Your Company: The Next Generation
How leadership training has evolved – and why yours probably needs to do the same
Marzena Czarnecka is a Calgary-based business writer. She can be reached at email@example.com
by Marzena Czarnecka
No one has to tell you today’s workforce is mobile. People come. People go. Mostly, it seems, they go. They’re so mobile, in fact, that you’re becoming less and less inclined to, well, train them at the junior levels. You’ve been steadily eroding the human resources department’s professional development program for years. Because, well, you train them, they leave. What’s the point?
Illustration Pete Ryan
Here’s the good news, sort of. You’re not the only one doing this. In fact, everyone’s doing this. Giving lip service to professional development yadda-yadda-yadda but clawing back the dollars as employees do six months here, two years there, which means the up-and-coming cadre of senior people – the people who will eventually be your C-suite, your top leaders – haven’t received the type of training coming up through the ranks as you did.
“There isn’t the kind of long-term thoughtful employee development that there had been 15 or 20 years ago,” says Jim Fries, partner and lead coach with Cenera Human Resource and Business Consultants. He doesn’t judge or condemn: He gets the business case for the clawback. And frankly, even if you had a stellar lower-rank employee development program, workforce mobility trends mean hardly any of your senior people will have actually gone through it. And that means, if you want your top leaders to have skills and clout, you’ve got to ramp up your C-suite training. Now.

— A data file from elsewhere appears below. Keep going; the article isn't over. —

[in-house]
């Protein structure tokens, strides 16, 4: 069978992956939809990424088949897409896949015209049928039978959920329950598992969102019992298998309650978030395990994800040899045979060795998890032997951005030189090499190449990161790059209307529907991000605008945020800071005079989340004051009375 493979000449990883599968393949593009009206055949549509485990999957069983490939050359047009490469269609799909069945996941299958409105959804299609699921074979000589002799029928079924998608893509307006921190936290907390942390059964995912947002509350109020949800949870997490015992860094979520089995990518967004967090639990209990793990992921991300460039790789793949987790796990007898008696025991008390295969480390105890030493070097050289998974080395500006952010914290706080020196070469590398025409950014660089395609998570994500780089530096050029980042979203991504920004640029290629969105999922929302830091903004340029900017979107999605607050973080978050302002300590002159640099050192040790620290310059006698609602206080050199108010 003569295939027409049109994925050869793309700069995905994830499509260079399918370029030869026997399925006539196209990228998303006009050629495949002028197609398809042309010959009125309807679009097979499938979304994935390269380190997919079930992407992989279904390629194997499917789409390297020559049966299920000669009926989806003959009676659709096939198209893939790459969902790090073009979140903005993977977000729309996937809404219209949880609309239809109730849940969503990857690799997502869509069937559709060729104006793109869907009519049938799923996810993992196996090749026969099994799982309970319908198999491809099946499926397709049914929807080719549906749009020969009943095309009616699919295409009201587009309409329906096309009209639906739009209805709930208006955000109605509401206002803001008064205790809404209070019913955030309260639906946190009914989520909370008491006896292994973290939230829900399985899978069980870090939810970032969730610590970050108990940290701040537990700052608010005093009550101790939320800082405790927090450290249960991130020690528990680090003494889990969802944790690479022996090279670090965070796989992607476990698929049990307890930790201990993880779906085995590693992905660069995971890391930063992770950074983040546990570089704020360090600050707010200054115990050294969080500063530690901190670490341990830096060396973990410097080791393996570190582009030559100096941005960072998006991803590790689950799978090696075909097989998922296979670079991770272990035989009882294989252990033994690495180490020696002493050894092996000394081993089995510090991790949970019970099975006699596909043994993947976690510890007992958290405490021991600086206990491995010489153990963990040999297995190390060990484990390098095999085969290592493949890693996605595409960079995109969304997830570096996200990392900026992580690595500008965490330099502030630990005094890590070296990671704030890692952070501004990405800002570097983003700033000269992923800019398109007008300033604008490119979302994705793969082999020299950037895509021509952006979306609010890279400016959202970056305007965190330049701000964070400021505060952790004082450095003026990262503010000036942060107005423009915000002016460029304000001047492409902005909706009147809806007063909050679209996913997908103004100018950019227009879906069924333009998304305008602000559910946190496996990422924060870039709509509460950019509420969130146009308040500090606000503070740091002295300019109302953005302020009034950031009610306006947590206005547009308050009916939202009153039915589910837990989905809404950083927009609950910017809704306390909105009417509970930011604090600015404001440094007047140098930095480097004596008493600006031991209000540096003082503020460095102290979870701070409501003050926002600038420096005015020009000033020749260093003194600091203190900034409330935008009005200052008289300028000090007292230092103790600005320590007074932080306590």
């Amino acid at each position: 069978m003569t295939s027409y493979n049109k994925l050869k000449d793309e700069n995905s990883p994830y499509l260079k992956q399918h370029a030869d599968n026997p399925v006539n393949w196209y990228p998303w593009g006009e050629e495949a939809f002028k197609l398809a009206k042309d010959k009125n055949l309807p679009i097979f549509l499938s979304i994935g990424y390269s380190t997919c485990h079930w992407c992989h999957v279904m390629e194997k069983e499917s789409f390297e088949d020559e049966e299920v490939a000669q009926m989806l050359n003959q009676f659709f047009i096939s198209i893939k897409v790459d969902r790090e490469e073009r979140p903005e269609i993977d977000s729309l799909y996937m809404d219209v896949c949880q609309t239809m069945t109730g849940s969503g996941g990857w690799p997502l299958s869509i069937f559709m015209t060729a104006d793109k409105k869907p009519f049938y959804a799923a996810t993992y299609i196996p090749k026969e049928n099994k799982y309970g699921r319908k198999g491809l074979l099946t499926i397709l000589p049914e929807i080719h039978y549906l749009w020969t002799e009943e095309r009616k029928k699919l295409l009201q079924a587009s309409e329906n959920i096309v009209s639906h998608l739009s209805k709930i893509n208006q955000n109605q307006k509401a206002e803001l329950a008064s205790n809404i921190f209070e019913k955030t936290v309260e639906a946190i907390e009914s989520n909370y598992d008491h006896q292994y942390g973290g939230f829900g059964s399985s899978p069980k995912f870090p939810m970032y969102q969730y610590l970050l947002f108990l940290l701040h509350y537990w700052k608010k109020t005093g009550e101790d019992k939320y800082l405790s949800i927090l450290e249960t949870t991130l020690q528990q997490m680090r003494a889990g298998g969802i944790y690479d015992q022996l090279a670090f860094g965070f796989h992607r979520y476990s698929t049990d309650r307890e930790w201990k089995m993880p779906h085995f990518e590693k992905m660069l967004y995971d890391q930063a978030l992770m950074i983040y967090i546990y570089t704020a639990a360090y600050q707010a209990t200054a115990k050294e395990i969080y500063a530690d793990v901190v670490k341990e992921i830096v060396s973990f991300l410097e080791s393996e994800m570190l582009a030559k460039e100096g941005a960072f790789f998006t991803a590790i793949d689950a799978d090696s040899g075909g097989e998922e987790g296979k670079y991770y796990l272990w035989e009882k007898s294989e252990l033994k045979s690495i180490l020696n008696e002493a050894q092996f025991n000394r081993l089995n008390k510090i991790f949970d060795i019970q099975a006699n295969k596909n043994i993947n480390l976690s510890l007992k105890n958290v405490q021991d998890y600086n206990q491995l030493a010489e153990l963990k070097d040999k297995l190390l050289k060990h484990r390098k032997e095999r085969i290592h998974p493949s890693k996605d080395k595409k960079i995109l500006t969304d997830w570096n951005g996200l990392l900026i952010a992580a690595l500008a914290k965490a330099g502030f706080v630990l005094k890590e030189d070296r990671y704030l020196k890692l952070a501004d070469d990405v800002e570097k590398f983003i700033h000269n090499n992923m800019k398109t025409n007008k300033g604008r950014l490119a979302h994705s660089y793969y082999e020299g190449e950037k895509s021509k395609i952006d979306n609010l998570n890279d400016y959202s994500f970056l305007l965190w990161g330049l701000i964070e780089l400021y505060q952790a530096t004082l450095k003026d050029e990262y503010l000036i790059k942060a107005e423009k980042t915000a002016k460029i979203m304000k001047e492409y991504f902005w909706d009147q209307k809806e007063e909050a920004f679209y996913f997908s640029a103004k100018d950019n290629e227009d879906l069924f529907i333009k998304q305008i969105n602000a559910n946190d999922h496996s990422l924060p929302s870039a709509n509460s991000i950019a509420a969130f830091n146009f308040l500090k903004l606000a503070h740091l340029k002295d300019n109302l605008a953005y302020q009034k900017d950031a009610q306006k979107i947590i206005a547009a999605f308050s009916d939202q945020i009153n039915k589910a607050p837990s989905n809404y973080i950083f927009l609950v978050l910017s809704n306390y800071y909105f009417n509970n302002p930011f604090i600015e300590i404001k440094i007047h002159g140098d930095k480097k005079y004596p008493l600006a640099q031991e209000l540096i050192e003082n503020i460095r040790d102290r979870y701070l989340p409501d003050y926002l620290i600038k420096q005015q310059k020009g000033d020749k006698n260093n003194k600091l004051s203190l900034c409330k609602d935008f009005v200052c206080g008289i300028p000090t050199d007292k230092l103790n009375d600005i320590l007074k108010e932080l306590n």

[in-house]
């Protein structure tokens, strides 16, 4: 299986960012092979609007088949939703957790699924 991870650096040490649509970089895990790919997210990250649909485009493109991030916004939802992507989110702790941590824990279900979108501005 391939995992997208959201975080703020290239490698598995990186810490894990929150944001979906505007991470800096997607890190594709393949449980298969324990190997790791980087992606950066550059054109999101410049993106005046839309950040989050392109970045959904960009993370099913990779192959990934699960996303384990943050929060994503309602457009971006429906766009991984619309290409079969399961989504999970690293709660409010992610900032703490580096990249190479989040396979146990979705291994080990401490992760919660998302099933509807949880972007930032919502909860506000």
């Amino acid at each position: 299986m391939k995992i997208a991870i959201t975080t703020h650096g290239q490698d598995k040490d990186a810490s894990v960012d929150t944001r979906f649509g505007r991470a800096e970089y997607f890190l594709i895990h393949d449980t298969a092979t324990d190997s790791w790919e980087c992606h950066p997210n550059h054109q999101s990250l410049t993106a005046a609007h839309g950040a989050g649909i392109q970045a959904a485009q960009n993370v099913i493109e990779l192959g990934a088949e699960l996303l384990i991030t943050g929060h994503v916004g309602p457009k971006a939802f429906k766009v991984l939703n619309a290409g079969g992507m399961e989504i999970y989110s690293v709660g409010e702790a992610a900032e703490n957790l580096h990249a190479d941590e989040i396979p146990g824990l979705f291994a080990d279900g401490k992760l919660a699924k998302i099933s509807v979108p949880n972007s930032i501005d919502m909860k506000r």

You knew that, right? That the VP you’re considering as your successor (and the senior manager you think might then replace her) needs to be trained, groomed and developed? That they’ll both need skills they won’t just automatically learn on the job or magically absorb from riding the elevator with you occasionally? Good. Sometimes, especially at mid-market and family owned companies, people forget that leaders – even natural – born leaders – need to hone some key skills to be truly effective.
Fortunately, as the level of professional development at the bottom has been dropping, “the calibre and quality of the training at the executive level is going up,” says Fries. In Human Capital Trends 2012: Leap Ahead, Deloitte’s consultants note that CEOs in every industry rate leadership development as a top-three priority, and that they are “investing in an integrated set of data-driven activities to accelerate the development of their most promising leadership talent.”
How companies do this varies immensely, by individual company and industry sector. But there are clear best practices and governing philosophies. Tasha Giroux, regional operating officer with RBC, describes the leading Canadian bank’s “management curriculum” as designed to develop leaders with abilities such as “the softer side of leading people (how to inspire, motivate and engage employees),” “business and financial acumen,” and “strengthening client relationships and loyalty.” The driver behind RBC’s investment in leadership training is simple. “Great managers offer a competitive advantage,” says Giroux. “No global enterprise can maintain a competitive edge without capable leaders at every level of the organization.”
And frankly, a local enterprise is going to struggle too.
But if you’re a smaller shop grappling with the big issue of developing your C-suite stars, don’t panic.
For Fries’s Alberta business clients, the most important training trends for execs are pretty simple and revolve around an increased focus on collaboration and more pervasive use of coaching – with almost everything a company does on C-suite training plugged into its succession planning strategy. (You’ve got one of those, right? No? That’s a problem. We’ll talk about it in a couple of months …)